16 R&DMagazine August 2014
Scanning Products into 3-D
3-D scanning technology reduces costs and speeds up product development with
new technology advancements.
3-Dscanners analyze real-world objects or environments to collect data on their shape and appearance. The collected data can then be used to construct digital 3-D models that can aid in product development.
3-D scanners share several traits with cameras. Like cameras, they have
a cone-like field of view, and can only collect information about surfaces
that aren’t obscured. While a camera collects color information about surfaces within its field of view, a 3-D scanner collects distance information
about surfaces within its field of view. The “picture” produced by a 3-D
scanner describes the distance to a surface at each point in the picture.
This allows the 3-D position of each point in the picture to be identified.
The global 3-D scanning market is estimated to grow from $2.06
billion in 2013 to $4.08 billion by 2018, at a CAGR of 14.6% from 2013
to 2018, according to a MarketsandMarkets report. Recent trends in the
industry show 3-D scanning as improving, with a huge demand. And 3-D
scanning with services like reverse engineering, rapid prototyping and
quality inspection, makes it suitable for most verticals. The enhanced efficiency, affordability and faster and more accurate results are some of the
advantages and offerings of this technology. Portability and ease-of-use
are also important features.
While the costs of 3-D scanning devices aren’t decreasing, companies
are offering a wider solution range at a wider price range. Manufacturers, such as LMI Technologies, Creaform, MakerBot Industries and
NextEngine, are introducing more affordable solutions to complete their
offerings and attract new customers.
LMI Technologies, Canada, has seen a growth in snapshot 3-D scan-
ning, which has driven much interest in the desktop, industrial and con-
sumer 3-D scanning markets. While 3-D scanners have traditionally been
specialized devices for embedded systems, they are becoming closer to
complete 3-D camera systems. This allows for a much greater ease-of-use
from industries, as they can get a complete 3-D scan in seconds.
While there’s always a need for larger high-precision devices, the miniaturization of cameras, controllers and processing technologies has enabled a
new generation of small scanners that can be used in a mobile or handheld
manner of scanning objects in their natural positions.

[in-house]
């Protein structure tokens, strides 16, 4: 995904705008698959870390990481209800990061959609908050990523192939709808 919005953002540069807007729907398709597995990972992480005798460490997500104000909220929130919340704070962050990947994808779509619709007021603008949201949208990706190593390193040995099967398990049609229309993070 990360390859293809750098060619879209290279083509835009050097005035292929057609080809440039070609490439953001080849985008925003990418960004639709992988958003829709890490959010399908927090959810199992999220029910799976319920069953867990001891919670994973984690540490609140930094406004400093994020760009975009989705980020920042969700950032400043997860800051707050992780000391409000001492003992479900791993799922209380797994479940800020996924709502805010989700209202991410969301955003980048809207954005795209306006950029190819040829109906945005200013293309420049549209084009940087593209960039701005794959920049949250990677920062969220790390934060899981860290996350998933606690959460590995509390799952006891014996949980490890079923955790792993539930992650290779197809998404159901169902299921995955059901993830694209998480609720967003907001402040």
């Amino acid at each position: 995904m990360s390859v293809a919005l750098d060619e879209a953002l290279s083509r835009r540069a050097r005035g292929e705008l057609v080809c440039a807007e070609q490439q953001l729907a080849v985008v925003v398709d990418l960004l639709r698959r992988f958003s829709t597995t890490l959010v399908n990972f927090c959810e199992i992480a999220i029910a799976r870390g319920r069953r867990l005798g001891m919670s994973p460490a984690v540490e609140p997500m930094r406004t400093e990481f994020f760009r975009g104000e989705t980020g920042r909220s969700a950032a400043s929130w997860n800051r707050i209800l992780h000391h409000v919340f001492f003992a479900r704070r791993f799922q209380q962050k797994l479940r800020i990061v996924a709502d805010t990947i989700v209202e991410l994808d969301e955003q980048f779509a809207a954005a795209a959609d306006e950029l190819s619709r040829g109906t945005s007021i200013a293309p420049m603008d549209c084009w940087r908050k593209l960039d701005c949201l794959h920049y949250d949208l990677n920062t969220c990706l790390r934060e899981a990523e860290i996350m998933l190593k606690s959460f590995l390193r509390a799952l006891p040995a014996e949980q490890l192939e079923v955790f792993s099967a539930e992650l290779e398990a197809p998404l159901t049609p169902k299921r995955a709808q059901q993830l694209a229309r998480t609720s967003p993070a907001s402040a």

LMI Technologies’ HDI 120 3-D Scanner is the smallest advanced 3-D
scanning system on the market using blue LED projection technology.
Designed for industry applications that depend on accurate and repeatable scanning results, the HDI 120 is useful for reverse engineering, 3-D
inspection measurement and visualization. With a solid aluminum body
that is dustproof and water resistant (IP67 rated), this scanner is pre-cal-ibrated to produce repeatable 3-D scanning results while operating in
In the past, a majority of 3-D scanners used laser dot or laser line technology. As structured-light 3-D scanning technology started to emerge,
there wasn’t much user product knowledge surrounding the differences
between a laser 3-D scanner and a structured-light 3-D scanner. However, today almost half the 3-D scanners introduced are based on different
forms of structured-light technology (typically white or blue LED technology). LED light sources are now the standard lighting technology for
3-D scanning technology due to their small size, long lifetimes and low
heat emission. Prior to LED, the standard was metal-halide lamps.
In addition to a shift to LED light sources is the move from CCD imagers to new high-performance CMOS global shutter sensors. Traditionally,
CMOS sensors were only used in low-end imaging applications, “but we see
more high-performance CMOS-based imagers,” says Daniel Brown, product manager at Creaform Inc., Newark, Del. Their main advantage is that
for a significantly reduced cost, they provide high frame rates at relatively
high resolution, require much less complicated electronic drive circuits and
have lower power consumption. The 3-D scanner industry, according to
Brown, also benefits from other advances in consumer electronics such as
high-bandwidth USB3 communication channels and powerful embedded
processors. In the lower end of the 3-D scanning technology spectrum
there’s a trend towards directly using consumer electronics 3-D sensors
coupled with specific software applications. “But to meet the accuracy and
resolution needs of the industrial market, high-end 3-D scanners still need
to rely on higher-quality discrete components,” says Brown.
Another important technological enhancement is the increase in computation power. As scanners get faster and capture larger amounts of data,
there’s more information to process and the bottleneck is often the computer. “The constant evolution in computation power and optimization
algorithm means it’s possible to deliver better data generated by a given
device without changing its hardware,” says Brown.
Creaform Inc.’s HandySCAN 3D being used in a laboratory environment.